Thursday, 17 January 2013
The Player of Games by Iain M Banks
Our hero is Gurgeh - the Culture's top game player, who's grown bored with life on his Orbital. There are no more games to conquer. Through a bad misjudgement, he's pressured into joining Special Circumstances (the Culture's Secret Service) to travel to the newly discovered Empire of Azad in the Small Magallenic Cloud. His mission is to play the most complicated game ever devised, in which the winner becomes Emperor.
I love this clear cut plot, and it's handled so well. Gurgeh's journey from disaffected genius to reluctant diplomat and beyond is always convincing, especially when he realises the true stakes at play in Azad - which is the name of the game, as well as the Empire. Even the game itself is explained in a great way - you get a feel for the different boards (which are the size of rooms) and the different strategies and tactics, but of course the game itself is always a mystery. It's almost like a kung-fu movie, with a varied series of opponents the hero has to defeat. And of course there are plenty of dirty tricks, distractions and genuinely shocking revelations along the way.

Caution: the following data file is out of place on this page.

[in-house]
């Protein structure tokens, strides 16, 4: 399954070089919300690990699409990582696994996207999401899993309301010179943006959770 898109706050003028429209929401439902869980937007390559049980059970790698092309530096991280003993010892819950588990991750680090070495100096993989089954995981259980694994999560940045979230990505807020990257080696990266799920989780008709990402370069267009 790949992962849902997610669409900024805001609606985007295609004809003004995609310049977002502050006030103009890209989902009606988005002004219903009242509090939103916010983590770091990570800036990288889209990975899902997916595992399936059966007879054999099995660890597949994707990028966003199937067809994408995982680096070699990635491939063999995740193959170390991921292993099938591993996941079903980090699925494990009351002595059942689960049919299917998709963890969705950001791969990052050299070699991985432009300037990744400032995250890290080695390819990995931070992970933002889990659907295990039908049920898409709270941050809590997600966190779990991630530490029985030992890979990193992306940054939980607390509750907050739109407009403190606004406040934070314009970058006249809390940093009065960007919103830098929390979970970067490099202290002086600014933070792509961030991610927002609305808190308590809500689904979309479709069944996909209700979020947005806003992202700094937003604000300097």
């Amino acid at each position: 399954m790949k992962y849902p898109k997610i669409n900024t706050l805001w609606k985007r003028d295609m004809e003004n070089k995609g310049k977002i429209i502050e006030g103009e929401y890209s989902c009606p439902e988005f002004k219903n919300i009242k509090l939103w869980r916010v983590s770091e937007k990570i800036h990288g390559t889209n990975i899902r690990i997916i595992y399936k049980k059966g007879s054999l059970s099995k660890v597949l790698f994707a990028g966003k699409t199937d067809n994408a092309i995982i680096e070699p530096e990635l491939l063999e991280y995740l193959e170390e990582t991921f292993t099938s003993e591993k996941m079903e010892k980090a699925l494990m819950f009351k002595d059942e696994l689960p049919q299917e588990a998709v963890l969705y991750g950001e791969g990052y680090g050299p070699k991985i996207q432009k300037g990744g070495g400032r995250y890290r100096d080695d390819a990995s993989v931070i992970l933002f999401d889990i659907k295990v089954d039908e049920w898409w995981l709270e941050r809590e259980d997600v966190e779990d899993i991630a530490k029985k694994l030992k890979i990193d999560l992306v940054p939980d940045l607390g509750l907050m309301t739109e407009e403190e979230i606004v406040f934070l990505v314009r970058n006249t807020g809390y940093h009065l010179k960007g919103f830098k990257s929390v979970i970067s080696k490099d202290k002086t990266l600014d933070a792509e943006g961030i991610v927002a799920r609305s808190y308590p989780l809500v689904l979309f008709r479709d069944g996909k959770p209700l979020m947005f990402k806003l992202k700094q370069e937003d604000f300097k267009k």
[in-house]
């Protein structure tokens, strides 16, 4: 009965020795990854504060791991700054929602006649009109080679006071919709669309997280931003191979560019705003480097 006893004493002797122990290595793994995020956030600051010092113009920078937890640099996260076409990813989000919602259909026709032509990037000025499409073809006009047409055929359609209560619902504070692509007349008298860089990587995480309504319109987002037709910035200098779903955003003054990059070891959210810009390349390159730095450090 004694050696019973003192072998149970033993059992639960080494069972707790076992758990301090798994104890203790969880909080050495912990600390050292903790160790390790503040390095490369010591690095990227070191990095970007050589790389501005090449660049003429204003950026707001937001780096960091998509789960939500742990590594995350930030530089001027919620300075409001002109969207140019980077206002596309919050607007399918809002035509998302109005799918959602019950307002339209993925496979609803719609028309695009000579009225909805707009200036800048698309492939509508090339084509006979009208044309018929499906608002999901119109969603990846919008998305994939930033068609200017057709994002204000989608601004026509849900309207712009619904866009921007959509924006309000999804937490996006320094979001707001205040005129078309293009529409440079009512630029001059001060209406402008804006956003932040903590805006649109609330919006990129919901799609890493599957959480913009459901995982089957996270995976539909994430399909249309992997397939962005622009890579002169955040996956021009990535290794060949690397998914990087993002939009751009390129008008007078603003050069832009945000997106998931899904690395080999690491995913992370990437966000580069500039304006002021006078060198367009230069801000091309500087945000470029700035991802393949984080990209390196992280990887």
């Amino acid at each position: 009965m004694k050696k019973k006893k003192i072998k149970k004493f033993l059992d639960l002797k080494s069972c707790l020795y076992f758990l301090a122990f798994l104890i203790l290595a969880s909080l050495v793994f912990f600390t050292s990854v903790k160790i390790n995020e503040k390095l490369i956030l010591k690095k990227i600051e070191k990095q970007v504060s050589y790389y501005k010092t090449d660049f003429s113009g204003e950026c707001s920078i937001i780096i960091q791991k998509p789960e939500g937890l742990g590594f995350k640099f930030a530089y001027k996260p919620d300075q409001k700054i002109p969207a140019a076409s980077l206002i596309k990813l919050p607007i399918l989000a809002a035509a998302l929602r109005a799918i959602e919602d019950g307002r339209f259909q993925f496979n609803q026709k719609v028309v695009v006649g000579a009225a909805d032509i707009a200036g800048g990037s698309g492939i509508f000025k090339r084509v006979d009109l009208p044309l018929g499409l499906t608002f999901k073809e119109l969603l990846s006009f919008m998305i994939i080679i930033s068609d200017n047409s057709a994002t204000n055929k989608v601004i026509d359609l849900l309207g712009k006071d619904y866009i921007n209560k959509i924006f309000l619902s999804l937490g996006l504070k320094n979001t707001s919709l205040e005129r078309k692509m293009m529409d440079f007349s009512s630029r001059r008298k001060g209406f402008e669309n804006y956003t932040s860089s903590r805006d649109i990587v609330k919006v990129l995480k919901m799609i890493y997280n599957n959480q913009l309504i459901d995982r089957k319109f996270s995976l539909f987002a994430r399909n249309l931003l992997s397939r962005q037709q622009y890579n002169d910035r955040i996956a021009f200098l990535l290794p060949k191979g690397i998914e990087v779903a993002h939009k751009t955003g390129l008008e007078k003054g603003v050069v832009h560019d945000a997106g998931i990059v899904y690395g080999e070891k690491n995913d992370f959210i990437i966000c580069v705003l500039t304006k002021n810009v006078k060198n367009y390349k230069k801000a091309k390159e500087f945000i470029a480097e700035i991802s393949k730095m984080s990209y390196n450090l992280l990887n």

One of the great delights in many of the Culture books are the drones. They're small floating robots who have full AI and personalities, and are considered as much members of the Culture as the meatbags, if not more so. They're usually great fun, and two in particular shine in this book - the abrasive and sinister Mawhrin Skel, who's a friend of Gurgeh's on the Orbital, and the naive and prissy Flere-Imsaho, who accompanies Gurgeh to Azad, but seems more interested in birdwatching than the mission in hand.
This has been my favourite of the Culture books since I've been re-reading them - it's just a classic story told well without ten different plots going on at once. Use of Weapons I remember struggling with years back, but it is highly regarded. I'm off on holiday tomorrow with it packed on to my kindle, so I may be ready to give it another whirl.